2. Toledo, Ohio

Situated on the western tip of Lake Erie, Ohio’s Toledo ranks second for cities where $400,000 goes the furthest regarding home purchases. In this city of roughly 268,500 people, the median home value is $100,100—less than half the 2021 national average ($281,400). 

Toledo’s average price per square foot is similarly low relative to national figures. Recent data shows that the average price per square foot is $90 for single-family homes, meaning that $400,000 would buy you a 4,444-square-foot home.

  • Average price per square foot: $90
  • Estimated size of a $400,000 home: 4,444 square feet

3. Cleveland, Ohio

While the 2021 median home value in Cleveland, Ohio, is lower than Toledo’s ($83,400 versus $100,100), the average price per square foot is slightly higher at $94. The home size difference between Cleveland and Toledo is roughly 200 square feet, so you can still get a 4,272-square-foot home for $400,000 in Cleveland.

  • Average price per square foot: $94
  • Estimated size of a $400,000 home: 4,274 square feet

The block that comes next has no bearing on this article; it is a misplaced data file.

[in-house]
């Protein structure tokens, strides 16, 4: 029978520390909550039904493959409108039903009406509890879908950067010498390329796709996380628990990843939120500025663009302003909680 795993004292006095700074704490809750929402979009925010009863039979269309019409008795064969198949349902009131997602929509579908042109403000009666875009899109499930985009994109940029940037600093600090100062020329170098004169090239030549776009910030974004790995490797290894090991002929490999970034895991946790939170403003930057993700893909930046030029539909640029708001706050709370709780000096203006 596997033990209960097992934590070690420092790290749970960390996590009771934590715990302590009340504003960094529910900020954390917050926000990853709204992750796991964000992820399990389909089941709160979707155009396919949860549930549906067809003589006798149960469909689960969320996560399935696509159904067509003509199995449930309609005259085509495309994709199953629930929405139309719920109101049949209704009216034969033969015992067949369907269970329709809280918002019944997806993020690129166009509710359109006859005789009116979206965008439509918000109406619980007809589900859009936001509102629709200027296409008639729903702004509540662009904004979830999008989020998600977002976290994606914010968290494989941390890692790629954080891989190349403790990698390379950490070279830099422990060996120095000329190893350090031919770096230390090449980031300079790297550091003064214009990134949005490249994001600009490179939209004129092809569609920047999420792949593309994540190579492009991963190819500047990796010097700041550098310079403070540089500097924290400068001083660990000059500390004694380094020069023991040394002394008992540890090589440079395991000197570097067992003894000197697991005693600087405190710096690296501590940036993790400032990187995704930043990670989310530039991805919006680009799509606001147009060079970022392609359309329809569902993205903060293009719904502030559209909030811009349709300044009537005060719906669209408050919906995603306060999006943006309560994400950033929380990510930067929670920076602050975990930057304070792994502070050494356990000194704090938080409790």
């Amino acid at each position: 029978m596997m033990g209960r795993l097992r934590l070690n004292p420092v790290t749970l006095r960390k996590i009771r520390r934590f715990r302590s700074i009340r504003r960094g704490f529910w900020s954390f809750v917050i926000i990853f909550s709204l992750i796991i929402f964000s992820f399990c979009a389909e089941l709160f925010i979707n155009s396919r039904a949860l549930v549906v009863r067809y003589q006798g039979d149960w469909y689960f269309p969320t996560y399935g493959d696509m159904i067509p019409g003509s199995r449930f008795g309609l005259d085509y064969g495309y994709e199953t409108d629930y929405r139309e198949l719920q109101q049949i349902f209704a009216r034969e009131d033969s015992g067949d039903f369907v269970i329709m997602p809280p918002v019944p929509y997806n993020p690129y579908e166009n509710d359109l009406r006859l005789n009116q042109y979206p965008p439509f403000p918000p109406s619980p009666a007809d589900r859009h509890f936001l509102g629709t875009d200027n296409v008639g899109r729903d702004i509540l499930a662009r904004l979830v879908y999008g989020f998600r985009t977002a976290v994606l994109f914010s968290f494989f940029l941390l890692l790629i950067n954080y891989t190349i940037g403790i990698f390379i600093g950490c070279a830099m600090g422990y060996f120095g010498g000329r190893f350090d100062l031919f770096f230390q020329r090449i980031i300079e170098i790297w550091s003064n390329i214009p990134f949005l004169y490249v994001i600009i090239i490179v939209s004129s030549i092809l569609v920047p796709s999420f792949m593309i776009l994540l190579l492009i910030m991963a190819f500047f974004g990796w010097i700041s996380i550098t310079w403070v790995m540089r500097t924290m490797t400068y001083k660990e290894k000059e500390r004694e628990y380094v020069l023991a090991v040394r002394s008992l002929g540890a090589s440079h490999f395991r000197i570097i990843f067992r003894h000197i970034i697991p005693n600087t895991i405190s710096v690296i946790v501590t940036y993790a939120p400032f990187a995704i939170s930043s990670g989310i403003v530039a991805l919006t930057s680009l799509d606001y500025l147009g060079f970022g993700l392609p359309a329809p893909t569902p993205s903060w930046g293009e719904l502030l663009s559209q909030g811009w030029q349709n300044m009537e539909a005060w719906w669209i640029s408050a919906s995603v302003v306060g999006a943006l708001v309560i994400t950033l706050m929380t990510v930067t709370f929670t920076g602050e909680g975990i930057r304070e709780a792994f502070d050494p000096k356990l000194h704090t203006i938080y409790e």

4. Wichita, Kansas

Located in south-central Kansas, Wichita is a city of roughly 395,700 people that ranks high for home affordability. The 2021 median home value stood at $165,700, and more recent home sale data places the price per square foot at $113. With that, $400,000 will buy you roughly 3,553 square feet of home, well above the average home size in the U.S., which is roughly 1,600 square feet, according to recent Redfin estimates.

  • Average price per square foot: $113
  • Estimated size of a $400,000 home: 3,553 square feet

5. Fort Wayne, Indiana

Fort Wayne, Indiana, is the smallest of the five cities where $400,000 goes furthest. According to Census Bureau estimates, the population stands at 263,800. Fort Wayne is also in the top 10 cities, with the highest percentage of single-family homes at 69%. For homes sold from April 2022 through March 2023, the average price per square foot was $115, meaning that $400,000 will get you an approximately 3,483-square-foot home.

  • Average price per square foot: $115
  • Estimated size of a $400,000 home: 3,483 square feet

Cities Where $400,000 Goes the Least

The top five cities where $400,000 goes the least are all in California. With an average price per square foot of $665 or higher, you could afford at most a 600-square-foot home with a $400,000 budget in any of the following cities.

1. San Francisco, California

A $400,000 home in San Francisco, California, would be quite small and likely difficult to find. The average price per square foot in the Golden City is $996 for all homes and $1,019 for single-family homes.